This volume brings together various articles and essays written by P. Weimar over more than thirty years, all devoted to issues related with the Priestly writing ( Priesterschrift , or P). All the studies collected in this volume have been updated and revised to some degree in order to address recent developments in the scholarly discussion.
The volume is introduced by a new essay (pp. 1–17) in which Weimar addresses some significant issues that have emerged recently. Weimar begins by recalling some central aspects of the discussion on P, such as the distinction between “narrative” and “legal” elements (= Pg and Ps respectively). He further calls attention to the need to separate between P itself, its sources, and later revisions. Lastly, with regard to the much disputed issue of P’s ending, Weimar briefly summarizes his arguments for holding the classical view that identifies the conclusion to P in Deut 34. Chapter Two (pp. 19–90) reproduces a lengthy study devoted to P’s structure and composition (“Die Priesterschrift. Struktur und Komposition eines literarischen Werkes”). The study, first published in 1984, has since become a major scholarly reference. Weimar offers a detailed and very thorough analysis of central structuring features in P, including genealogies, itineraries, chronologies and various stylistic devices such as inclusio, inversion, and the promise/fulfillment pattern. He also devotes several pages to general principles of composition in P—such as the pairing of events or parallel accounts—and he concludes with a comprehensive discussion of P’s overall structure.
After these two general studies, the eight remaining contributions focus on specific aspects of P. These contributions are organized according to the order in which the relevant texts appear in the Pentateuch. Chapters Three and Four contain two studies dealing with the Priestly creation account. The first study (pp. 91–134) offers a source- and literary-critical analysis of Gen 1:1–2:4. Against the communis opinio regarding Gen 1:1–2:4 as a compositional unit, Weimar argues that P made use of an earlier source (“eine ältere, in fünf Strophen arrangierte Schöpfungserzählung”), which he rearranged into a coherent composition consisting of two main parts (Gen 1:3–19 and 1:20–2:3*), with Gen 1:1–12 and 2:4a as super- and subscriptions. He also identifies the hand of the pentateuchal redactor (Rp) in several passages, especially in the second part. Chapter Four (pp. 135–150) substantiates this analysis of Gen 1:1–2:4 by focusing on Gen 1:2 and its meaning within P’s creation account.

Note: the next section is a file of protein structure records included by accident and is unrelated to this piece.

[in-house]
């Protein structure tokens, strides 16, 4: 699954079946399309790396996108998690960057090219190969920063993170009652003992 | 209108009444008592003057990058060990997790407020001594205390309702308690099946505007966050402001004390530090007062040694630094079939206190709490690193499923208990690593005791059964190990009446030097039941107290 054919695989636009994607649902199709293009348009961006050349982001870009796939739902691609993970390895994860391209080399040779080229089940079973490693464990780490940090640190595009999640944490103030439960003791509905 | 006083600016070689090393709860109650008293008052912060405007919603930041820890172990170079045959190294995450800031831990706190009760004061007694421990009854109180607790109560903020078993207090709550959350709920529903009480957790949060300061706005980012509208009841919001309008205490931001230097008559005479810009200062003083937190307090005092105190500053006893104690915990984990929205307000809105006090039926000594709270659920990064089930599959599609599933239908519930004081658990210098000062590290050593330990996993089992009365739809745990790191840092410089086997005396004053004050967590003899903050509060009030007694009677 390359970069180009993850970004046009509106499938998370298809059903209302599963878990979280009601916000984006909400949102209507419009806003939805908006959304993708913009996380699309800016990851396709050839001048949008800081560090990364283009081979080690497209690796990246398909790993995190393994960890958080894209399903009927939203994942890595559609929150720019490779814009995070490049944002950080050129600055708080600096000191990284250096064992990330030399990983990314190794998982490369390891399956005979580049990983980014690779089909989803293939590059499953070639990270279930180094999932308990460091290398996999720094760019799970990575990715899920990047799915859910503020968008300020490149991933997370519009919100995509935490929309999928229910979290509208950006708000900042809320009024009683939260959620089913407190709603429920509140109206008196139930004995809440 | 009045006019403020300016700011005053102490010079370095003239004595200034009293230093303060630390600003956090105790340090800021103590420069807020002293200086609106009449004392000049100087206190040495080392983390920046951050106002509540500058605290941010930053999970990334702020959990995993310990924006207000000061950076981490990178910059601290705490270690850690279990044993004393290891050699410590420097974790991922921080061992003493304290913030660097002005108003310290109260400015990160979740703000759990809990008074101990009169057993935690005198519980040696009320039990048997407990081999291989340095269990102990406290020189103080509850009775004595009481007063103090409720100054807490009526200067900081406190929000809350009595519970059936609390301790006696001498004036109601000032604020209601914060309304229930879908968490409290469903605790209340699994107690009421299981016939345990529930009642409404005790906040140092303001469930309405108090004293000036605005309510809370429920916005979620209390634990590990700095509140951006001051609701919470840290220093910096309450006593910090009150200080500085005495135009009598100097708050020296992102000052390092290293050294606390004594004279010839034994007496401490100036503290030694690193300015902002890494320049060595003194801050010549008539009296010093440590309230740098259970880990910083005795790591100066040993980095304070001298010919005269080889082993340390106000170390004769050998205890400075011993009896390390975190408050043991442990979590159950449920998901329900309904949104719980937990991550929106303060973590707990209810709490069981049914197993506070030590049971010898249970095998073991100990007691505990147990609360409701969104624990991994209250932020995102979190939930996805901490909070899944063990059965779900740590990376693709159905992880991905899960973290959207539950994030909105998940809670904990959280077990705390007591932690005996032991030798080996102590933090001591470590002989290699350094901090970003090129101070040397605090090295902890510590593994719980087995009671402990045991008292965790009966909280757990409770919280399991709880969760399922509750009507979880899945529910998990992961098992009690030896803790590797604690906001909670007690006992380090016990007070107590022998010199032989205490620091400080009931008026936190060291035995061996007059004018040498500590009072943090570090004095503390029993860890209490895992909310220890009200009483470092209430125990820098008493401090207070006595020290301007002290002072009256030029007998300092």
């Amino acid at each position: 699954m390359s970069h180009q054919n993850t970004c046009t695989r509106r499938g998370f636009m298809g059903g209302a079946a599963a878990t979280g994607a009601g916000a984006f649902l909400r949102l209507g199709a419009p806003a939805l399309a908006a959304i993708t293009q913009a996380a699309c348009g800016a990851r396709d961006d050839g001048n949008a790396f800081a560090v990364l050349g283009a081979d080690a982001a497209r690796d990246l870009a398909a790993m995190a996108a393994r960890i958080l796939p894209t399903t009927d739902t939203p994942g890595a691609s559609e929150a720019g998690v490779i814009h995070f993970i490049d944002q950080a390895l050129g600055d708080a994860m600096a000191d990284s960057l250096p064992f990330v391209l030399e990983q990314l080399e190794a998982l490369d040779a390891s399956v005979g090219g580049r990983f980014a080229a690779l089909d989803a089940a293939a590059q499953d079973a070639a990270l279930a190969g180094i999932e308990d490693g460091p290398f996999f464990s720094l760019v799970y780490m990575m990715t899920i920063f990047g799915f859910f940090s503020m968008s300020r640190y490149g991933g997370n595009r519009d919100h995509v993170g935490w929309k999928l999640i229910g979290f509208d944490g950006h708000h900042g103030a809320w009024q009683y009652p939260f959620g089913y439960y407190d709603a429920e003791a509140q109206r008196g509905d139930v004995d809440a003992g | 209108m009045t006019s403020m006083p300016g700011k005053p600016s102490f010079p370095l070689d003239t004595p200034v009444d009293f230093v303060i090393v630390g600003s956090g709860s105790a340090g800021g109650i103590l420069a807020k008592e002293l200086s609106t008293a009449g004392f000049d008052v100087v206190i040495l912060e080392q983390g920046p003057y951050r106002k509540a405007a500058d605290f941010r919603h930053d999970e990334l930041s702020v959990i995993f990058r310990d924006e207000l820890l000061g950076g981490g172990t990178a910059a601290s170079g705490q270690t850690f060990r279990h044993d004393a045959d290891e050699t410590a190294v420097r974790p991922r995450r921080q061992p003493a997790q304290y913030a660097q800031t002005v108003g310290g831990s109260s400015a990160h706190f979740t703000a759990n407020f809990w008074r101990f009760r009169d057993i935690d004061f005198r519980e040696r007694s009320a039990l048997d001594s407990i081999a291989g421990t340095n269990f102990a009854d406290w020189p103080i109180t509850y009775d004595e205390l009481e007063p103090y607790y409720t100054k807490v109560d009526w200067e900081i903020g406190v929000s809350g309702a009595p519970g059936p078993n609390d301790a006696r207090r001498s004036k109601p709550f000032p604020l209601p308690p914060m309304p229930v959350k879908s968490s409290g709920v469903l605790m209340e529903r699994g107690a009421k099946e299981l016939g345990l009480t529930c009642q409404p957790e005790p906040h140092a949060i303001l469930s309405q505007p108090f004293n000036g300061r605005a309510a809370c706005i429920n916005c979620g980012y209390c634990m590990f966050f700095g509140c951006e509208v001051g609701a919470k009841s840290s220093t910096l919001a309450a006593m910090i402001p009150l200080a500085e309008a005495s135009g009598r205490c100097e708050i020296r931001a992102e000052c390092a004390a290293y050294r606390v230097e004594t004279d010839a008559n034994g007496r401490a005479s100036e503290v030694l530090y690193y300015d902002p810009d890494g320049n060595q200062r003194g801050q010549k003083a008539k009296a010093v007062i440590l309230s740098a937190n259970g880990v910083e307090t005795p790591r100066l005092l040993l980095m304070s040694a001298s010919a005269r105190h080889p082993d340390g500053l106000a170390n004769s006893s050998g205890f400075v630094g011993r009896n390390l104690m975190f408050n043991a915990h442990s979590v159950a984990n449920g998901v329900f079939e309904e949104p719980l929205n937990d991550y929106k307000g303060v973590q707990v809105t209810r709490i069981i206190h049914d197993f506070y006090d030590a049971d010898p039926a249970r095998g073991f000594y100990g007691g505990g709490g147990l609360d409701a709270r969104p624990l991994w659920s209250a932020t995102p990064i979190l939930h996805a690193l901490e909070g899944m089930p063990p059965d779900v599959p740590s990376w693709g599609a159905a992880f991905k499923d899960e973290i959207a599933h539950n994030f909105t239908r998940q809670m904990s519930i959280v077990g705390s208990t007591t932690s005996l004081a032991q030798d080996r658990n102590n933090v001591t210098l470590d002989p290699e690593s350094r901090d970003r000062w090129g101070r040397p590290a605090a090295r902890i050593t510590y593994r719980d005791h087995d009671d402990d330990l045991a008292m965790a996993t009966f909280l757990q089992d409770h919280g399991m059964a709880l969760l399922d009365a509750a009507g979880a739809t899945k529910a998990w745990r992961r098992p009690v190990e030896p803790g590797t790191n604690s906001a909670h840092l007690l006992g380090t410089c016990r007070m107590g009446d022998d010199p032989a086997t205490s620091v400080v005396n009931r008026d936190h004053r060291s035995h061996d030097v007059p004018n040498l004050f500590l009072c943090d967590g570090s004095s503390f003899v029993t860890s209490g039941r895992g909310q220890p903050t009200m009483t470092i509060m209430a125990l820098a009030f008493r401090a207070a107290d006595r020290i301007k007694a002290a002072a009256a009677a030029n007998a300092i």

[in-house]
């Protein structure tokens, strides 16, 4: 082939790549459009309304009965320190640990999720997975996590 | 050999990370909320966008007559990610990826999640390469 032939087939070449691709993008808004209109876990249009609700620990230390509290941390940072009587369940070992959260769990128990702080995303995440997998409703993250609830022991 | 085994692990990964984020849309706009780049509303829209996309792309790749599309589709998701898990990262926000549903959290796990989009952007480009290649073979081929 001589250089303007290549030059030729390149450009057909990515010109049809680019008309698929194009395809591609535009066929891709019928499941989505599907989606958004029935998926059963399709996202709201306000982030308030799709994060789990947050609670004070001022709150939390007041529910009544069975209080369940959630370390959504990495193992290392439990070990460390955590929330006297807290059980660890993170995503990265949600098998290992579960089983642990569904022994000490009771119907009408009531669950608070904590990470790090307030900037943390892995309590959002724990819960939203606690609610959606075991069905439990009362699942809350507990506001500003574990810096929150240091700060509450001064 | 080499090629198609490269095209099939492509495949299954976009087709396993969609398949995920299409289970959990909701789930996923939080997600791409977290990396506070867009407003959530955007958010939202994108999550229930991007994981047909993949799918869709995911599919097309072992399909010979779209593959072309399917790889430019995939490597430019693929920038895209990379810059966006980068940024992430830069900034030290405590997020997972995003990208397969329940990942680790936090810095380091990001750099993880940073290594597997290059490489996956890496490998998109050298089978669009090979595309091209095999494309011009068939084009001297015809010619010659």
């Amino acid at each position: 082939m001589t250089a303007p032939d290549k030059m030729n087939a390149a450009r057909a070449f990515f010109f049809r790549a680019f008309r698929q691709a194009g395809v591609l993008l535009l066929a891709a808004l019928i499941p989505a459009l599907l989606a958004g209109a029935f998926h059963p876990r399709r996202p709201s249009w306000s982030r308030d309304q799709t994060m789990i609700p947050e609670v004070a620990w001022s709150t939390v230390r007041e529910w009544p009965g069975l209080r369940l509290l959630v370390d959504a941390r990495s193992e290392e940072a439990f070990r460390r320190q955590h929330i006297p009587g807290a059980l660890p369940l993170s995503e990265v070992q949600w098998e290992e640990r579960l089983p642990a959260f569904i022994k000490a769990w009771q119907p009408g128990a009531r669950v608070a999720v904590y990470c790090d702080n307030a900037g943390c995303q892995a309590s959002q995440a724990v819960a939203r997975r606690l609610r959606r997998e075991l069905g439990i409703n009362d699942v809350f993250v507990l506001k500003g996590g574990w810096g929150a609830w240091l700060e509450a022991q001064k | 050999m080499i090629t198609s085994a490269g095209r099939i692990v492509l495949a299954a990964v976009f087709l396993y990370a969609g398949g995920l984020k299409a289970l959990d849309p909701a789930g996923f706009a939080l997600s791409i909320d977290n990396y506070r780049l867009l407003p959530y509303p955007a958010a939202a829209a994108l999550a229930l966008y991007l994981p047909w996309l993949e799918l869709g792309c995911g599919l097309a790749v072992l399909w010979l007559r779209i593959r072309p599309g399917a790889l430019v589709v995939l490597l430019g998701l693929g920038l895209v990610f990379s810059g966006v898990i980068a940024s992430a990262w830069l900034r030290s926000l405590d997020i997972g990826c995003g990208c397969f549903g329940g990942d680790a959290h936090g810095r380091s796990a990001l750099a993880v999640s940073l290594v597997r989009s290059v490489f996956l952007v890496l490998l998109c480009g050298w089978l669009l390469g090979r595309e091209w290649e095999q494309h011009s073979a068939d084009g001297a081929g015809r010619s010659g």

Chapter Five (pp. 151–184) deals with the so-called toledot -formulas in P. Weimar demonstrates that there were originally ten such formulas in Pg (Gen 37:9 and Num 3:1 are later additions), and he offers a detailed examination of their form and meaning in P. One of his conclusions is that the obvious concentration of such formulas in the Urgeschichte (Gen 1–11*) and the Jacob story (Gen 25–36*) corresponds to the emphasis on the topic of “blessing” in these two sections (“der Segen als Leitthema”), whereas P’s account of Abraham is focused on the topic of covenant specifically. Overall, Weimar demonstrates that both the distribution of the toledot -formulas in Pg and their sequence reflect a careful system and are an integral part of P’s structure.
In Chapters Six and Seven consist of two studies on Abraham and Jacob. Chapter Six (pp. 185–225) comprises a lengthy study entirely devoted to the central text of Genesis 17, its literary history, and its place within P. As with other key passages in P, Weimar differentiates between (a) Pg , (b) a source used by P, and (c) two successive redactional layers. According to his analysis, the pre-P tradition lies in Gen 17:1–4a, 6 and 22; a first revision (Ps ) can be identified in Gen 17:9b* (10ab), 12a, 13b, 14a α b; and the second, final revision (Rp ) comprises several additions in v. 7aß, 8aß, 12b, 13a, 14aß, as well as in 16ab, 16b α *, 16bß, 17b, 19b, 20a α *, 20b, 21, 23, and 27. Weimar then discusses the meaning of Gen 17* Pg ; in particular, he shows that this text lies at the center of Pg ’s account of Abraham, and evinces many parallels with other key accounts, especially in Genesis 9, Exod 6:2–12 and Num 13–14* (Pg ). The two revisions, on the other hand, involve significant reinterpretations of Genesis 17. The first revision (Ps ) has a marked “ritualizing” tendency; the second, which Weimar assigns to the pentateuchal redactor (Rp ), seeks to realign P’s conception of the berît between Yahweh and Abraham with the non-Priestly account. Chapter Seven (pp. 227–268) is an early (1974), but important study of P’s version of the Jacob story. Weimar shows that P’s account is carefully structured by two pairs of toledot (Ishmael and Isaac, Esau and Jacob) which frame a central section recounting Jacob’s arrival at Luz (Gen 31:18* and 35:6*), Yahweh’s manifestation to Jacob in Beth-El (Gen 35:9–13*, 15, 22b–26), and Isaac’s death and burial (Gen 35:27–29).